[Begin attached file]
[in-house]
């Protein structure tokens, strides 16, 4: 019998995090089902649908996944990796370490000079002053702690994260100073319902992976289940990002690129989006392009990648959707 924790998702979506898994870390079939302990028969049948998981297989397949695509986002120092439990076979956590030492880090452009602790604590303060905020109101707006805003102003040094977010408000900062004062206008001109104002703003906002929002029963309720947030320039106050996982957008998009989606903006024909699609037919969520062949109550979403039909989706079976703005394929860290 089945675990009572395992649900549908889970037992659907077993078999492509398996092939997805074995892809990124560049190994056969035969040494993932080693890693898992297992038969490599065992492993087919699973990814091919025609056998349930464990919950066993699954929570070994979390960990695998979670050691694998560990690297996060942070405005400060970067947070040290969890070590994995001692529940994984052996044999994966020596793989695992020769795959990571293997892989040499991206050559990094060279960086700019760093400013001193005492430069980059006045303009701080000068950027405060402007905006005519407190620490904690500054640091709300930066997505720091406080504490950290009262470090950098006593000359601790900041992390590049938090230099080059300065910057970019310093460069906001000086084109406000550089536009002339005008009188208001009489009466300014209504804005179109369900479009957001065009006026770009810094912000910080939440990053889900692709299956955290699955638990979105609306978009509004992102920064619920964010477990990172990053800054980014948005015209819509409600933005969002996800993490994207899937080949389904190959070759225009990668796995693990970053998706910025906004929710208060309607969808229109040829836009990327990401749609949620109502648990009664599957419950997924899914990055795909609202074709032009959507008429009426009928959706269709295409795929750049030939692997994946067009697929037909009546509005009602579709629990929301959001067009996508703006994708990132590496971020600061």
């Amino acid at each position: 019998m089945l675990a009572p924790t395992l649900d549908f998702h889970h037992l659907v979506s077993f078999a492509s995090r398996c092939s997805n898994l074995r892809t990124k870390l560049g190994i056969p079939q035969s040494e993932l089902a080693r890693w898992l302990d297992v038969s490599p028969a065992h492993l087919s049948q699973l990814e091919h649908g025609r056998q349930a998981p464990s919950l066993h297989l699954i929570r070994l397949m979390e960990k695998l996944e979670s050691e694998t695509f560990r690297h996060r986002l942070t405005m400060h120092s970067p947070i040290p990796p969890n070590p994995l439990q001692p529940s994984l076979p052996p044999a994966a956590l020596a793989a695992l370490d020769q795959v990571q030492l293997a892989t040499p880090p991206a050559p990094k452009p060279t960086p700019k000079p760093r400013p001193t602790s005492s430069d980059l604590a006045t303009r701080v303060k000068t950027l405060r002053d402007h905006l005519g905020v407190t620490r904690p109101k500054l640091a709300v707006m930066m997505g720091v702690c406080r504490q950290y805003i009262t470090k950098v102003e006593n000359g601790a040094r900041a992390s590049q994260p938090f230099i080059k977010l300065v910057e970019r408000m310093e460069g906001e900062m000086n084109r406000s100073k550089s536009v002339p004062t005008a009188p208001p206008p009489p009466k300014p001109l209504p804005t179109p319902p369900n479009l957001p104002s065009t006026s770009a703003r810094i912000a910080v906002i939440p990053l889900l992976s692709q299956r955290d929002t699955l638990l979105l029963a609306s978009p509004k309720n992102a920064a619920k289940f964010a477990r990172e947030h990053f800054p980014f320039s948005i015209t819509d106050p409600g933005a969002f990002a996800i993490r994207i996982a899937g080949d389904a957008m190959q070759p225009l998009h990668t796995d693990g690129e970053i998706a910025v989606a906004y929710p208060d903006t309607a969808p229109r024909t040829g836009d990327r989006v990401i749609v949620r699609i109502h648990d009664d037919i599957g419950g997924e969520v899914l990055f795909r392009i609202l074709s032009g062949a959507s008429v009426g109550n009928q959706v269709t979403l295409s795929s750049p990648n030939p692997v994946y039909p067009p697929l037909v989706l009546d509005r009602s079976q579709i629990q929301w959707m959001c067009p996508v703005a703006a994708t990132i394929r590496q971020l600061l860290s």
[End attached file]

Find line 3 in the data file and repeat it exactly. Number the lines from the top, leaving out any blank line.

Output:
């Amino acid at each position: 019998m089945l675990a009572p924790t395992l649900d549908f998702h889970h037992l659907v979506s077993f078999a492509s995090r398996c092939s997805n898994l074995r892809t990124k870390l560049g190994i056969p079939q035969s040494e993932l089902a080693r890693w898992l302990d297992v038969s490599p028969a065992h492993l087919s049948q699973l990814e091919h649908g025609r056998q349930a998981p464990s919950l066993h297989l699954i929570r070994l397949m979390e960990k695998l996944e979670s050691e694998t695509f560990r690297h996060r986002l942070t405005m400060h120092s970067p947070i040290p990796p969890n070590p994995l439990q001692p529940s994984l076979p052996p044999a994966a956590l020596a793989a695992l370490d020769q795959v990571q030492l293997a892989t040499p880090p991206a050559p990094k452009p060279t960086p700019k000079p760093r400013p001193t602790s005492s430069d980059l604590a006045t303009r701080v303060k000068t950027l405060r002053d402007h905006l005519g905020v407190t620490r904690p109101k500054l640091a709300v707006m930066m997505g720091v702690c406080r504490q950290y805003i009262t470090k950098v102003e006593n000359g601790a040094r900041a992390s590049q994260p938090f230099i080059k977010l300065v910057e970019r408000m310093e460069g906001e900062m000086n084109r406000s100073k550089s536009v002339p004062t005008a009188p208001p206008p009489p009466k300014p001109l209504p804005t179109p319902p369900n479009l957001p104002s065009t006026s770009a703003r810094i912000a910080v906002i939440p990053l889900l992976s692709q299956r955290d929002t699955l638990l979105l029963a609306s978009p509004k309720n992102a920064a619920k289940f964010a477990r990172e947030h990053f800054p980014f320039s948005i015209t819509d106050p409600g933005a969002f990002a996800i993490r994207i996982a899937g080949d389904a957008m190959q070759p225009l998009h990668t796995d693990g690129e970053i998706a910025v989606a906004y929710p208060d903006t309607a969808p229109r024909t040829g836009d990327r989006v990401i749609v949620r699609i109502h648990d009664d037919i599957g419950g997924e969520v899914l990055f795909r392009i609202l074709s032009g062949a959507s008429v009426g109550n009928q959706v269709t979403l295409s795929s750049p990648n030939p692997v994946y039909p067009p697929l037909v989706l009546d509005r009602s079976q579709i629990q929301w959707m959001c067009p996508v703005a703006a994708t990132i394929r590496q971020l600061l860290s």